holding that in order for a vocational expert's opinion to be relevant, it must be based upon a consideration of all other evidence in the record and be in response to proper hypothetical questions which fairly set out all of claimant's impairmentsSummary of this case from Chestnut v. Berryhill
Argued March 10, 1989.
Decided June 6, 1989. As Amended October 31, 1989.
Susan Lee Canby (Southside Virginia Legal Services, Inc., Richmond, Va., on brief), for plaintiff-appellant.
William Brian Reeser (Beverly Dennis, III, Chief Counsel, Region III, Charlotte Hardnett, Chief, Social Security Litigation Div., Deborah Fitzgerald, Asst. Regional Counsel, Office of the Gen. Counsel, Dept. of Health Human Services, Henry E. Hudson, U.S. Atty., Alexandria, Va., G. Wingate Grant, Asst. U.S. Atty., Richmond, Va., on brief), for defendant-appellee.
Appeal from the United States District Court for the Eastern District of Virginia.
Before HALL, PHILLIPS, and WILKINS, Circuit Judges.
George W. Walker ("claimant") appeals from an order of the district court affirming the Secretary's denial of his claim for disability insurance benefits and supplemental security income, brought pursuant to 42 U.S.C. § 405(g) and 42 U.S.C. § 1381. Because we conclude that the Secretary erred in his evaluation of the claimant's disability in several respects, we vacate the judgment of the district court and remand the case with instructions to return it to the Secretary for further proceedings.
The claimant is 58 years old, has a high school education, and formerly worked as a bricklayer in the construction industry. He filed his current applications for disability benefits and supplemental security income ("SSI") on June 21, 1984, alleging that he had been disabled since 1979 as a result of several ailments.
Claimant had previously filed concurrent applications for disability benefits and SSI in 1978, 1979, 1980, 1981, and 1982; each was denied initially or by an administrative law judge.
His claims were denied initially and upon reconsideration. The claimant then requested a hearing before an administrative law judge. An administrative hearing was held on July 2, 1986, at which the ALJ considered the application for disability benefits as well as the one for SSI.
At the hearing, the claimant established through medical evidence and his own testimony that he suffers from diabetes mellitus, diabetic neuropathy, background retinopathy, hypertension, seizure disorder, cirrhosis with ascites, diverticulitis, chronic dermatitis, a hiatal hernia, and degenerative joint disease. In addition, claimant has a cleft palate with a resulting speech defect and a history of pancreatitis, cellulitis, and alcohol abuse.
The claimant testified that his diabetes has been difficult to control and that he experiences constant numbness in his hands and feet; he also suffers from leg pain and at times is unable to walk because of the pain. Further, he has a rash over much of his body and the resulting itching keeps him awake at night. He also has trouble staying awake during the day though he is not sure whether it is due to his medication or seizure condition. He vomits every morning and suffers stomach pain the rest of the day. He needs assistance in his daily household duties because of pain in his back, legs, and stomach.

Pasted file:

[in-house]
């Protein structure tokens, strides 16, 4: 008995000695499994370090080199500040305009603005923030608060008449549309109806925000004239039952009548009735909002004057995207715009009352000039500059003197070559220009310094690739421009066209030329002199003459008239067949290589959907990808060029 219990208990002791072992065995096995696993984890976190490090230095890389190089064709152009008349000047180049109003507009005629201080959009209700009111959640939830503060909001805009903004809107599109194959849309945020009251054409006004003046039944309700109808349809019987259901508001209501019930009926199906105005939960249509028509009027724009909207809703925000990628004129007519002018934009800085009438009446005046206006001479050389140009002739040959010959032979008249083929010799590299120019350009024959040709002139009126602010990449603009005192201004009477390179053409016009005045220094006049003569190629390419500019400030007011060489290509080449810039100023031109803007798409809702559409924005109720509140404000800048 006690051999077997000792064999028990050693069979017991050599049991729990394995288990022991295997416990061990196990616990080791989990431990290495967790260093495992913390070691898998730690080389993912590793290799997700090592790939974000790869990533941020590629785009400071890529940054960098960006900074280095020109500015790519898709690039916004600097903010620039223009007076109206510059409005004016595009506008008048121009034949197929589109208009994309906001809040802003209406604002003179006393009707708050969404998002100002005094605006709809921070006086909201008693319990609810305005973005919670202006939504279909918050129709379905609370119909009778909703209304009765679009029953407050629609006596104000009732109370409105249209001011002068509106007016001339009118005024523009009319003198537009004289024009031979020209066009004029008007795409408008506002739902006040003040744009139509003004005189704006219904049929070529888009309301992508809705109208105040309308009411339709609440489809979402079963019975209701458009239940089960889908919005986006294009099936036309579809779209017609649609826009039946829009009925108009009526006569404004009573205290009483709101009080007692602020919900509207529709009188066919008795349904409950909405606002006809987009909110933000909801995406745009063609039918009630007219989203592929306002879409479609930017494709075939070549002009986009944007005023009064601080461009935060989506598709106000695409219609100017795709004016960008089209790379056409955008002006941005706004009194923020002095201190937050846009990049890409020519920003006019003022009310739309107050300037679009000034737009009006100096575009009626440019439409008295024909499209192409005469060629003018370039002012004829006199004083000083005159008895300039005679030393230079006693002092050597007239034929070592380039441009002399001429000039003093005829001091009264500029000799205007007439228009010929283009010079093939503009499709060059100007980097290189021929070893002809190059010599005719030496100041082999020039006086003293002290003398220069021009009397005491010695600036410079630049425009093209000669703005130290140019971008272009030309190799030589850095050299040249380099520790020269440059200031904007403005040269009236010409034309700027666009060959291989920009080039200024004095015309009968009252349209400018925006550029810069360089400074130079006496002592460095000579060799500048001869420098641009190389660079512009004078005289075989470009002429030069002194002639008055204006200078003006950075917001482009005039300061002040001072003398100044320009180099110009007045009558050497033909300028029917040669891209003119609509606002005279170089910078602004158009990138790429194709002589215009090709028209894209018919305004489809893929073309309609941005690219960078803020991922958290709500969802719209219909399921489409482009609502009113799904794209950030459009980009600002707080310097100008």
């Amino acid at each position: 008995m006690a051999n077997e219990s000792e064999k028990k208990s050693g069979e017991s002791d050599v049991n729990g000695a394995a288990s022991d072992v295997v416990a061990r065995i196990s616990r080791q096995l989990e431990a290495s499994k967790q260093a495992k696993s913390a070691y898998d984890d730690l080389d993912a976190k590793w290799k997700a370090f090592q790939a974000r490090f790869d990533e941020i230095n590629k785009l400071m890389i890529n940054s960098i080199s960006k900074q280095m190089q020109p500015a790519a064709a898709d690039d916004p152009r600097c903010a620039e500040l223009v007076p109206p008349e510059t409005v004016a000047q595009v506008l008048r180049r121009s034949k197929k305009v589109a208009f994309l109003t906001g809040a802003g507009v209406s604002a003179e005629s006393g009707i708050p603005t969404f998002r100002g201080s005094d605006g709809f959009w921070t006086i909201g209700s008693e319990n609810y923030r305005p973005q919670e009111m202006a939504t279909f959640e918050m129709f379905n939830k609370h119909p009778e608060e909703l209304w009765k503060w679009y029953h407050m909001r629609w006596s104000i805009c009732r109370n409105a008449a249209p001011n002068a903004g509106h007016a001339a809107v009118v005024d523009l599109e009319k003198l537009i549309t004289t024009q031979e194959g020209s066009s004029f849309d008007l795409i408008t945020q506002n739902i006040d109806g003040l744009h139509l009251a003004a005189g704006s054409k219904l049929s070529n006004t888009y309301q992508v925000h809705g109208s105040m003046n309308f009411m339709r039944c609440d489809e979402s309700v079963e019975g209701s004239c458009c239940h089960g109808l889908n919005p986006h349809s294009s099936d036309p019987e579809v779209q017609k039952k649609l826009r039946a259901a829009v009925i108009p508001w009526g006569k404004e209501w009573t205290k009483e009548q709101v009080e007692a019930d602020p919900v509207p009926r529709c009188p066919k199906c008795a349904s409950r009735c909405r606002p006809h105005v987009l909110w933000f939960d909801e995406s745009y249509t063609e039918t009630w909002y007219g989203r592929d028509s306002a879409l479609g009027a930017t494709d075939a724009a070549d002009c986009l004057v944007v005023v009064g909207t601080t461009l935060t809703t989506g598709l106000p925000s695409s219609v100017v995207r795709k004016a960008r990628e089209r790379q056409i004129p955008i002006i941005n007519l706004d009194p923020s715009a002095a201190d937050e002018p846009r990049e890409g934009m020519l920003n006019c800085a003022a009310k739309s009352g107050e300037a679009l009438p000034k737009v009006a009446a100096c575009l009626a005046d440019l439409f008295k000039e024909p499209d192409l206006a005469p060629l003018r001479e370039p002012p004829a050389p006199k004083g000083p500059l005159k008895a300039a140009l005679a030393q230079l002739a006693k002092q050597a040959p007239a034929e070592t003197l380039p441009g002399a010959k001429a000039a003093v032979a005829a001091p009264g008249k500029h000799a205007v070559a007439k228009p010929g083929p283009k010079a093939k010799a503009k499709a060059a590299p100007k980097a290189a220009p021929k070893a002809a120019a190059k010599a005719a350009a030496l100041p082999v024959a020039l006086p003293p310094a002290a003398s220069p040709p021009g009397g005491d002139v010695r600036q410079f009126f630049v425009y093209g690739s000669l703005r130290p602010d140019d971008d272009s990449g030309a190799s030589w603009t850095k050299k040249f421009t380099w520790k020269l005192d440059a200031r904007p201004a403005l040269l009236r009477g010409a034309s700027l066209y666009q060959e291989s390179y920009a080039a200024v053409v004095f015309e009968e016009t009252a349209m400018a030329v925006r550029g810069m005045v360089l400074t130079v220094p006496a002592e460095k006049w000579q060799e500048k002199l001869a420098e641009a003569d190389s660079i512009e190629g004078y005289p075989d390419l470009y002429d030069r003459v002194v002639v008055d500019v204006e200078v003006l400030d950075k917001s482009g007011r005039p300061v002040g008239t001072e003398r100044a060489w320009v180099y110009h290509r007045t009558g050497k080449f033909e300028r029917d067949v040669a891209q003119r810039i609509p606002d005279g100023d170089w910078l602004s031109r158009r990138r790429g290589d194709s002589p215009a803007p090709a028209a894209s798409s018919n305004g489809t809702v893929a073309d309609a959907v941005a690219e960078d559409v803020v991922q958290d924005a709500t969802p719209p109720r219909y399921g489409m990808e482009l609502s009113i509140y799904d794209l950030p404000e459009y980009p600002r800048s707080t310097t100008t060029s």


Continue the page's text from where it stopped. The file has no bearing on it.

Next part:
Notwithstanding these impairments, the ALJ found that although the claimant could not return to his past relevant work as a bricklayer, he could perform sedentary and light work limited only by his inability to work around unprotected heights because of his seizure disorder and, thus, was not under a disability as defined in the statute. The ALJ's decision was approved by the Appeals Council on April 28, 1987, thereby becoming the final decision of the Secretary. The claimant filed the instant action for judicial review. The case was referred to a magistrate who concluded that there was substantial evidence to support the Secretary's denial of benefits. The district court agreed and granted the Secretary's motion for summary judgment.
On appeal, the claimant first contends that the Secretary improperly evaluated his complaints of pain. We agree. The ALJ concluded that the claimant's subjective complaints of pain and allegations of disability were not corroborated by the preponderance of the medical evidence as to the severity and frequency of his symptoms and limitations. We have held that pain itself can be disabling, and it is incumbent upon the ALJ to evaluate the effect of pain on a claimant's ability to function. See Myers v. Califano, 611 F.2d 980 (4th Cir. 1980). Further, while there must be objective medical evidence of some condition that could reasonably produce the pain, there need not be objective evidence of the pain itself or its intensity. Foster v. Heckler, 780 F.2d 1125, 1129 (4th Cir. 1986).
The record in this case clearly shows that the claimant suffers from impairments that can cause pain. The claimant testified about his ailments and he also submitted medical evidence to substantiate them. He therefore met the required pain standard and the ALJ should have evaluated the effect of that pain on the claimant's residual functional capacity. Instead, the ALJ found that the claimant's capacity for the full range of sedentary and light work was not significantly compromised by any nonexertional limitations and applied the medical-vocational guidelines ("grids") to determine that the claimant was not disabled. The claimant contends that the ALJ erred in doing so and we agree.
Each grid considers only the strength or exertional component of a claimant's disability in determining whether jobs exist that the claimant is able to perform in spite of his disability. Thus, in cases where pain occurs only upon exertion and limits one's strength functioning, the grid tables will apply. But when a claimant suffers from both exertional and nonexertional limitations, the grid tables are not conclusive but may only serve as guidelines. Wilson v. Heckler, 743 F.2d 218 (4th Cir. 1984).
In this case the evidence showed the claimant's pain to be sufficiently nonexertional in nature so as to preclude use of the grids as dispositive of the claim. We recognize that not every nonexertional limitation or malady rises to the level of a nonexertional impairment, so as to preclude reliance on the grids. Grant v. Schweiker, 699 F.2d 189 (4th Cir. 1983). The proper inquiry under Grant is whether the nonexertional condition affects an individual's residual functional capacity to perform work of which he is exertionally capable. In this case, we conclude that the ALJ erred in applying the grids in view of the substantial evidence of claimant's pain and the objective medical evidence of several conditions that could reasonably cause the pain.